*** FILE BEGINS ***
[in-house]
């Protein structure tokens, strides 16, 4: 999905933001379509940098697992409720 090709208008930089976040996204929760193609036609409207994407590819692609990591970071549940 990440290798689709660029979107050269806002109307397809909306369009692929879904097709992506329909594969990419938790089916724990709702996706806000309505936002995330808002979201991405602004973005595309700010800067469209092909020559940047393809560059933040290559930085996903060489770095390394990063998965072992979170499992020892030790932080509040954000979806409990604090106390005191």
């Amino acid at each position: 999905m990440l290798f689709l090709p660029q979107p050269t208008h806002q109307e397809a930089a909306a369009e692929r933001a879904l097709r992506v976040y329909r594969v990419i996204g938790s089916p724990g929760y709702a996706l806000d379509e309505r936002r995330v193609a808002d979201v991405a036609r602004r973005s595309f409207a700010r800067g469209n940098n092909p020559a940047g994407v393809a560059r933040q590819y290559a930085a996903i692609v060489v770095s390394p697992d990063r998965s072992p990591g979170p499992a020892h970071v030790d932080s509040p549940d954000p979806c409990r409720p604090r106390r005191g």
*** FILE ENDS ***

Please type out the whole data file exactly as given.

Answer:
[in-house]
């Protein structure tokens, strides 16, 4: 999905933001379509940098697992409720 090709208008930089976040996204929760193609036609409207994407590819692609990591970071549940 990440290798689709660029979107050269806002109307397809909306369009692929879904097709992506329909594969990419938790089916724990709702996706806000309505936002995330808002979201991405602004973005595309700010800067469209092909020559940047393809560059933040290559930085996903060489770095390394990063998965072992979170499992020892030790932080509040954000979806409990604090106390005191």
């Amino acid at each position: 999905m990440l290798f689709l090709p660029q979107p050269t208008h806002q109307e397809a930089a909306a369009e692929r933001a879904l097709r992506v976040y329909r594969v990419i996204g938790s089916p724990g929760y709702a996706l806000d379509e309505r936002r995330v193609a808002d979201v991405a036609r602004r973005s595309f409207a700010r800067g469209n940098n092909p020559a940047g994407v393809a560059r933040q590819y290559a930085a996903i692609v060489v770095s390394p697992d990063r998965s072992p990591g979170p499992a020892h970071v030790d932080s509040p549940d954000p979806c409990r409720p604090r106390r005191g």